The post concludes by noting that most text analysis platforms offer one or two of the above functions, but that users often require more than that. This is where the article shows its PR roots—Megaputer, as it happens, offers just such an all-in-one platform called PolyAnalyst. Still, the write-up is a handy rundown of some different text-analysis tasks.

Based in Bloomington, Indiana, Megaputer launched in 1997. The company grew out of AI research from the Moscow State University and Bauman Technical University. Just a few of their many prominent clients include HP, Johnson & Johnson, American Express, and several US government offices.

Cynthia Murrell, January 02, 2020

Cambridge Analytica: Maybe a New Name and Some of the Old Methods?

December 29, 2019

DarkCyber spotted an interesting factoid in “HH Plans to Work with the Re-Branded Cambridge Analytica to Influence 2021 Elections.”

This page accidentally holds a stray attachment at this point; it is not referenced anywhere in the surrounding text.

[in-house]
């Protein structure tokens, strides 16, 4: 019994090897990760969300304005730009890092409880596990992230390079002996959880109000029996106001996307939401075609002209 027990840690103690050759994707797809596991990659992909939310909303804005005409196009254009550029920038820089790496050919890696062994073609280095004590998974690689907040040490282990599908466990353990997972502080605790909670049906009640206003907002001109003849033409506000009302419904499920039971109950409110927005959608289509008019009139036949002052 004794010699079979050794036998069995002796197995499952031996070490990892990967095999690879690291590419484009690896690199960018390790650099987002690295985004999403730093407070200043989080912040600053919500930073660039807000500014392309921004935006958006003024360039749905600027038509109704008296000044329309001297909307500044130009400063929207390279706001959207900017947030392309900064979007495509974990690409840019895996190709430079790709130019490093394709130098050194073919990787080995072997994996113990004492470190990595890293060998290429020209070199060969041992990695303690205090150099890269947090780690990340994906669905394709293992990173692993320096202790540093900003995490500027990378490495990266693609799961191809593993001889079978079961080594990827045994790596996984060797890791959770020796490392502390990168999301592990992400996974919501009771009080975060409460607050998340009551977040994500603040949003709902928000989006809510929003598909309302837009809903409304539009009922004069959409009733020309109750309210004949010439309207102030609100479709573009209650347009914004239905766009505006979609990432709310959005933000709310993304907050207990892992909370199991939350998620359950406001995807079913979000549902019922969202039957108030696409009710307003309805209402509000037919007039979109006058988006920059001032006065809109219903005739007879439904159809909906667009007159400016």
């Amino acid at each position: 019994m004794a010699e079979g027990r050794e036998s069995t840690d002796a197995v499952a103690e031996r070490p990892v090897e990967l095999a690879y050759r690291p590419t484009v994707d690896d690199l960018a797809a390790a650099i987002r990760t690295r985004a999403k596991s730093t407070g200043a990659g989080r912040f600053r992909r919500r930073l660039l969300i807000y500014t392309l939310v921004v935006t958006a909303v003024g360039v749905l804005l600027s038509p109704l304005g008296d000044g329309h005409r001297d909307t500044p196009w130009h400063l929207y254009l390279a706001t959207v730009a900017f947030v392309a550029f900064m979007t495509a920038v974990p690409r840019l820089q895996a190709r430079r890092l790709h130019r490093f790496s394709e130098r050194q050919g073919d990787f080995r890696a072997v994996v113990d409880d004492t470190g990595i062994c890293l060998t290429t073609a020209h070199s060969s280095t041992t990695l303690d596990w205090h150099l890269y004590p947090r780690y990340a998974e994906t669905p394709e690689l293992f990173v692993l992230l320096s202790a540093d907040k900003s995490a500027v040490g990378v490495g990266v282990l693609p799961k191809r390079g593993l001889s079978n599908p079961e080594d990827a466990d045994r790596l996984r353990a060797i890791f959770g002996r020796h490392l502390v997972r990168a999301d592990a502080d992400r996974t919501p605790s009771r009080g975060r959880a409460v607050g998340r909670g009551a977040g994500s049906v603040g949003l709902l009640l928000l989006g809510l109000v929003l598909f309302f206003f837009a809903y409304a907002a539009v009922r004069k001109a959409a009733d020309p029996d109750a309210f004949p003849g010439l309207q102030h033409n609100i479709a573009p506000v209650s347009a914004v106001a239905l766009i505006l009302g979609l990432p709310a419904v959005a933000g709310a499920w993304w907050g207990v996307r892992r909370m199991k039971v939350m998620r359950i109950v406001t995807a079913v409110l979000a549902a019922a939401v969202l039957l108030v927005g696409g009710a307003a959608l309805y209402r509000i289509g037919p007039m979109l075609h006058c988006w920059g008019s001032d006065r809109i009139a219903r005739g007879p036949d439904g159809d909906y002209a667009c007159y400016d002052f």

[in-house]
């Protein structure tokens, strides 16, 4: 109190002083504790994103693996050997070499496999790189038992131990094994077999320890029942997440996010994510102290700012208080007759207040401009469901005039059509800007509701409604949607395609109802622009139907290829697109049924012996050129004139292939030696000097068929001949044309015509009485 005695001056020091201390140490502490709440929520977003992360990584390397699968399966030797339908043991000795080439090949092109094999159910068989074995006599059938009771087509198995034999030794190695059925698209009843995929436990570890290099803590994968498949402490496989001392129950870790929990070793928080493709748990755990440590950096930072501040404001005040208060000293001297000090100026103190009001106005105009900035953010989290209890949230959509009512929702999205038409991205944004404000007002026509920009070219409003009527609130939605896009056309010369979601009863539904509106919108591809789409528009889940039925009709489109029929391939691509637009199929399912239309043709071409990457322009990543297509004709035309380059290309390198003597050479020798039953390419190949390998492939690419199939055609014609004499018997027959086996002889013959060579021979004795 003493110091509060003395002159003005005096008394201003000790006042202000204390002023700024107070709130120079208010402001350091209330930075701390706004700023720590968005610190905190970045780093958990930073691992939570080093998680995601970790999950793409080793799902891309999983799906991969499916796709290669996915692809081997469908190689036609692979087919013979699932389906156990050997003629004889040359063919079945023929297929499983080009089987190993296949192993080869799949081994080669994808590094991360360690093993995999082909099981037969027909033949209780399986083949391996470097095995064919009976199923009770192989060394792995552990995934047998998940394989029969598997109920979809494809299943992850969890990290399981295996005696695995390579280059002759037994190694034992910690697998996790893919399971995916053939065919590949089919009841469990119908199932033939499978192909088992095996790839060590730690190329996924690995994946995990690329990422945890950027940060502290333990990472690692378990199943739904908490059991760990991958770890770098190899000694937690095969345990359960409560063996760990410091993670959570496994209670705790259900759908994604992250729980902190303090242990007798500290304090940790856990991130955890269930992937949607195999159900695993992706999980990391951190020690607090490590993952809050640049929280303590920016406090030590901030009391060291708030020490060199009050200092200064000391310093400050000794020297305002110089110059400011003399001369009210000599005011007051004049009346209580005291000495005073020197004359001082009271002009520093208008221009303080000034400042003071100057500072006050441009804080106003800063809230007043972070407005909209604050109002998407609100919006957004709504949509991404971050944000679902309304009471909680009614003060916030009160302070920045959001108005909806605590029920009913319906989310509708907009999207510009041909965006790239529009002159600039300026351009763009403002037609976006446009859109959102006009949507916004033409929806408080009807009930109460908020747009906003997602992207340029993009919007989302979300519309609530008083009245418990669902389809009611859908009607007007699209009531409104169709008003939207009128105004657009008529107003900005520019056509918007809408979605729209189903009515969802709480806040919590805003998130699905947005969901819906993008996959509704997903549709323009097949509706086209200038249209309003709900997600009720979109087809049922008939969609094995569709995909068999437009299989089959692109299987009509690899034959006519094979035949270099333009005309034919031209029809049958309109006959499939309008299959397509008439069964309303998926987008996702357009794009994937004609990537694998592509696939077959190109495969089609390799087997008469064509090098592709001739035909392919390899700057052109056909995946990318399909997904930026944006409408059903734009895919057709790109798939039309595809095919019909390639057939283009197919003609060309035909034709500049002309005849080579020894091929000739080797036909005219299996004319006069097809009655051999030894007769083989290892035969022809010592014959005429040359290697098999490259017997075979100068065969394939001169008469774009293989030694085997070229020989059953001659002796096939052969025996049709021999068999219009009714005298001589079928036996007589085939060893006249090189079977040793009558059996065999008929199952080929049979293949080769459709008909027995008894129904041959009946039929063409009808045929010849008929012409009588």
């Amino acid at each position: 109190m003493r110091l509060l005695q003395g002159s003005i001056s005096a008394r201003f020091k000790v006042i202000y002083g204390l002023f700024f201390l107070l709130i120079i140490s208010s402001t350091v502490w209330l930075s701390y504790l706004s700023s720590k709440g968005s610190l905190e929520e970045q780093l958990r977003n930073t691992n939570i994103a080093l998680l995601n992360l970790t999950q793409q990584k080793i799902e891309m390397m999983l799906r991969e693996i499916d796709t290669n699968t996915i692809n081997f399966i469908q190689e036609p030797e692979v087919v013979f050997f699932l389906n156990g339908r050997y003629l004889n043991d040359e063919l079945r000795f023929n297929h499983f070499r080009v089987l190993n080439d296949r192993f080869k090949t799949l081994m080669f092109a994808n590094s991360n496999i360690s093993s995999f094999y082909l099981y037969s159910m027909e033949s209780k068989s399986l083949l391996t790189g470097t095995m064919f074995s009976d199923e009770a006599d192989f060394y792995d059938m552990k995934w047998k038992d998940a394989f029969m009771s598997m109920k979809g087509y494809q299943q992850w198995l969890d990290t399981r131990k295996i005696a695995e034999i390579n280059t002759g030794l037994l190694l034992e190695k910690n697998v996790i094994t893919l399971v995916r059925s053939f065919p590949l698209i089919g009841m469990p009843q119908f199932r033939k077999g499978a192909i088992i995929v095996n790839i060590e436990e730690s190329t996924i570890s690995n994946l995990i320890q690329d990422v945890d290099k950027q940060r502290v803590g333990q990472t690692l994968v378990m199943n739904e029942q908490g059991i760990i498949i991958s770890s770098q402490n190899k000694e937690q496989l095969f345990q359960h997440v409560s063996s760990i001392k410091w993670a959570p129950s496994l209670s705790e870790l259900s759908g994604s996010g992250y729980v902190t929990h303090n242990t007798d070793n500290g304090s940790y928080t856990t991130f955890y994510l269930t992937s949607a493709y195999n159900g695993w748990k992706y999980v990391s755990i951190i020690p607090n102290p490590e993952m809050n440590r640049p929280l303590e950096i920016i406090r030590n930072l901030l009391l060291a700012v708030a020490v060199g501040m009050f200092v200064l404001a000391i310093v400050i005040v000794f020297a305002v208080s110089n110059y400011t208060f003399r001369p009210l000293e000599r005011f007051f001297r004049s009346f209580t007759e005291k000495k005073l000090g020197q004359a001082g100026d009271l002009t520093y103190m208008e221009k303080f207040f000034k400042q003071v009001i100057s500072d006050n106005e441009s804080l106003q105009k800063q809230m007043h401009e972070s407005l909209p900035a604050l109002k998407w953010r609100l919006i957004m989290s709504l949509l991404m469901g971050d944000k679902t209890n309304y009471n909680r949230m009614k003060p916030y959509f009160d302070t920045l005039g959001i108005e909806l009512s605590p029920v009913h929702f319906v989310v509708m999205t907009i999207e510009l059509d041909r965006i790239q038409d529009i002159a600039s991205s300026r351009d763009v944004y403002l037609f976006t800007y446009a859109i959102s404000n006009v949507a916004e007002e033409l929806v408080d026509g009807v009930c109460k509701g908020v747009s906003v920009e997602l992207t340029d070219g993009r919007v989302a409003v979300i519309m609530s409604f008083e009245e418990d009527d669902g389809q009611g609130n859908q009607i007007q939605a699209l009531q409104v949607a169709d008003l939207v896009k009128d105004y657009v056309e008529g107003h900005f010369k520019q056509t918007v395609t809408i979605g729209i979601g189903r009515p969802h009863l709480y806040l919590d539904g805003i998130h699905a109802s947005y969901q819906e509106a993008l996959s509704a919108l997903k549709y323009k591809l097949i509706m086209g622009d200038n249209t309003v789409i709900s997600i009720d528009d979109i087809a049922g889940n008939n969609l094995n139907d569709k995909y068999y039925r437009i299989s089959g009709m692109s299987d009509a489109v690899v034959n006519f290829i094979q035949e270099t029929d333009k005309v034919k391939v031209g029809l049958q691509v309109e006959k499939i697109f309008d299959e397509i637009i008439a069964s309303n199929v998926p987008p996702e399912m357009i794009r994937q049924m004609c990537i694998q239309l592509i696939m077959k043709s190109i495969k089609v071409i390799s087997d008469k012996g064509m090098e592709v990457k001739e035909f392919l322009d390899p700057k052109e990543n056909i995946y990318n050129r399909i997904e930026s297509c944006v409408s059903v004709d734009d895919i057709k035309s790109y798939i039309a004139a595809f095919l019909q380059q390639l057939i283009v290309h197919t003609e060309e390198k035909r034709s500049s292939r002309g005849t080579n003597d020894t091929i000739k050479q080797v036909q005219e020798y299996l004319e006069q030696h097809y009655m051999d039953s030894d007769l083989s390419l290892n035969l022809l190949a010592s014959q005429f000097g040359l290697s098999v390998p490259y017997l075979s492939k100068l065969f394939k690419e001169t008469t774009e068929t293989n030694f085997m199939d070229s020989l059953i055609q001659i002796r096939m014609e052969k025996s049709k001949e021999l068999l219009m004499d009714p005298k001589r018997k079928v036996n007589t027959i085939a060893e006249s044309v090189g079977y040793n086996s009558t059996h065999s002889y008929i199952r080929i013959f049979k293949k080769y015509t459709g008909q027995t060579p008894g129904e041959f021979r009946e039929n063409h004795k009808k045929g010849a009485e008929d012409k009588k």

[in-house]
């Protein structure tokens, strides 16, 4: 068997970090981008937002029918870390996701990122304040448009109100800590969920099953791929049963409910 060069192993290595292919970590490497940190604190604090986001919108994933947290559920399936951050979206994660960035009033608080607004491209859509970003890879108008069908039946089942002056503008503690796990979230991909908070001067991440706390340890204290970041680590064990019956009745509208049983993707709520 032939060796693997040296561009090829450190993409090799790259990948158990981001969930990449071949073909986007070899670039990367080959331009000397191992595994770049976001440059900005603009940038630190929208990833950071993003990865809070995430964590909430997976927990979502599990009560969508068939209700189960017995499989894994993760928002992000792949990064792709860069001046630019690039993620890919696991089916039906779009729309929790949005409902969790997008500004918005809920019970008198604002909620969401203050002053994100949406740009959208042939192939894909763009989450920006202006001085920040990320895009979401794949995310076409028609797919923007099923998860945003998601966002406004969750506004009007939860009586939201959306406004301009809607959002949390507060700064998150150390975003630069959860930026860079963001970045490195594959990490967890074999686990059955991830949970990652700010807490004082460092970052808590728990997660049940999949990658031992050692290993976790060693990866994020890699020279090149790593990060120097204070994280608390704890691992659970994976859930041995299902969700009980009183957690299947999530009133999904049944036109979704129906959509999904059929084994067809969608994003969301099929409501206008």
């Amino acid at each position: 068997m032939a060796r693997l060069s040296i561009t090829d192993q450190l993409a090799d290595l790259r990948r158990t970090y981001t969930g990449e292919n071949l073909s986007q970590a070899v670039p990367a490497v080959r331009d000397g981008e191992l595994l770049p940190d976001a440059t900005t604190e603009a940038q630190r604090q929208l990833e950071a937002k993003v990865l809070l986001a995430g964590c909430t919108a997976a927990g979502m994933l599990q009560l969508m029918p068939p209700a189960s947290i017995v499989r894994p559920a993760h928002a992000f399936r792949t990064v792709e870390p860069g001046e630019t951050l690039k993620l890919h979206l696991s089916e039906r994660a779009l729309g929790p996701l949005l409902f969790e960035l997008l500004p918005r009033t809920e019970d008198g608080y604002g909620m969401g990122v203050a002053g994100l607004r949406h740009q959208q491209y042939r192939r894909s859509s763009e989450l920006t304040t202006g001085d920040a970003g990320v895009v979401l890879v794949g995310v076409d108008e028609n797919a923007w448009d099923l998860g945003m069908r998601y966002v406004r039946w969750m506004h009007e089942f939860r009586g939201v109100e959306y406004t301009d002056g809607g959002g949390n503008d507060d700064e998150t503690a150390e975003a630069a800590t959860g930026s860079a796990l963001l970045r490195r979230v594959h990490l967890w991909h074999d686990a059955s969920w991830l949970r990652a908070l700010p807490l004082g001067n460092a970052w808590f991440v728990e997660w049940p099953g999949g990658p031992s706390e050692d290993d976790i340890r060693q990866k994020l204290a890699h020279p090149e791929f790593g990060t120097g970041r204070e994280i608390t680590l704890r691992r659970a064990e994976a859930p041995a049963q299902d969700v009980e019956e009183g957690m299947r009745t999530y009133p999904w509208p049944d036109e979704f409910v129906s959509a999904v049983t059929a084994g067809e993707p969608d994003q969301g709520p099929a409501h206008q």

The new company, Auspex International, will keep former Cambridge Analytica director Mark Turnbull at the helm.

Who is HH? He is President Hakainde Hichilema, serving at this time in Zambia.

The business focus of Auspex is, according to the write up:

We’re not a data company, we’re not a political consultancy, we’re not a research company and we’re not necessarily just a communications company. We’re a combination of all four.—Ahmad *Al-Khatib, a Cairo born investor

You can obtain some information about Auspex at this url: https://www.auspex.ai/.

DarkCyber noted the use of the “ai” domain. See the firm’s “What We Believe” information at this link. It is good to have a reason to get out of bed in the morning.

Stephen E Arnold, December 29, 2019

Insight from a Microsoft Professional: Susan Dumais

December 1, 2019